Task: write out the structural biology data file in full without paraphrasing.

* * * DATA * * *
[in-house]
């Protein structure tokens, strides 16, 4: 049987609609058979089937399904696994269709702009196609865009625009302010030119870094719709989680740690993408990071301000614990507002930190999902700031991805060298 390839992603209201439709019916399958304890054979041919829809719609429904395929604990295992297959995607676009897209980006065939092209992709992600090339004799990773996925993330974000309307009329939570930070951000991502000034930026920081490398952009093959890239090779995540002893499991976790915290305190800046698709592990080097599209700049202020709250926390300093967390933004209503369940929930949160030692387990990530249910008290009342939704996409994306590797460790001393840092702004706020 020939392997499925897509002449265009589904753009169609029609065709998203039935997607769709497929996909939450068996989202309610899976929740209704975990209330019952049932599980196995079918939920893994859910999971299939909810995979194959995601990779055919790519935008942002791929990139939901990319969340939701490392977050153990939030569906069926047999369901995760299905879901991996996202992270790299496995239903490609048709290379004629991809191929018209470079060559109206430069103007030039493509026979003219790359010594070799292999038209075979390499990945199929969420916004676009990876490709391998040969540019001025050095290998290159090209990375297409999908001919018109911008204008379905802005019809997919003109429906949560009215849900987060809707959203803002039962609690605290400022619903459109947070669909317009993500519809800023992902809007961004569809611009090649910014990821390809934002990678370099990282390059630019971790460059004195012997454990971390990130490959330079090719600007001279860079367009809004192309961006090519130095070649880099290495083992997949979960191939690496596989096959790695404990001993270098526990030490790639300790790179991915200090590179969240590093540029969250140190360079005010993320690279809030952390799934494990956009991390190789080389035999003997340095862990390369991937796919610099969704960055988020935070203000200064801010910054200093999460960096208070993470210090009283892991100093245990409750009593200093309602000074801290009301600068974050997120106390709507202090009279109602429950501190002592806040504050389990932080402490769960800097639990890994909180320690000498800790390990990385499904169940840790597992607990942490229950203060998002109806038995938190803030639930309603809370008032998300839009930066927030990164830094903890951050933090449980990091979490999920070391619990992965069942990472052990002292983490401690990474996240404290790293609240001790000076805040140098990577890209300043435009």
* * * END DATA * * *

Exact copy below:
[in-house]
């Protein structure tokens, strides 16, 4: 049987609609058979089937399904696994269709702009196609865009625009302010030119870094719709989680740690993408990071301000614990507002930190999902700031991805060298 390839992603209201439709019916399958304890054979041919829809719609429904395929604990295992297959995607676009897209980006065939092209992709992600090339004799990773996925993330974000309307009329939570930070951000991502000034930026920081490398952009093959890239090779995540002893499991976790915290305190800046698709592990080097599209700049202020709250926390300093967390933004209503369940929930949160030692387990990530249910008290009342939704996409994306590797460790001393840092702004706020 020939392997499925897509002449265009589904753009169609029609065709998203039935997607769709497929996909939450068996989202309610899976929740209704975990209330019952049932599980196995079918939920893994859910999971299939909810995979194959995601990779055919790519935008942002791929990139939901990319969340939701490392977050153990939030569906069926047999369901995760299905879901991996996202992270790299496995239903490609048709290379004629991809191929018209470079060559109206430069103007030039493509026979003219790359010594070799292999038209075979390499990945199929969420916004676009990876490709391998040969540019001025050095290998290159090209990375297409999908001919018109911008204008379905802005019809997919003109429906949560009215849900987060809707959203803002039962609690605290400022619903459109947070669909317009993500519809800023992902809007961004569809611009090649910014990821390809934002990678370099990282390059630019971790460059004195012997454990971390990130490959330079090719600007001279860079367009809004192309961006090519130095070649880099290495083992997949979960191939690496596989096959790695404990001993270098526990030490790639300790790179991915200090590179969240590093540029969250140190360079005010993320690279809030952390799934494990956009991390190789080389035999003997340095862990390369991937796919610099969704960055988020935070203000200064801010910054200093999460960096208070993470210090009283892991100093245990409750009593200093309602000074801290009301600068974050997120106390709507202090009279109602429950501190002592806040504050389990932080402490769960800097639990890994909180320690000498800790390990990385499904169940840790597992607990942490229950203060998002109806038995938190803030639930309603809370008032998300839009930066927030990164830094903890951050933090449980990091979490999920070391619990992965069942990472052990002292983490401690990474996240404290790293609240001790000076805040140098990577890209300043435009």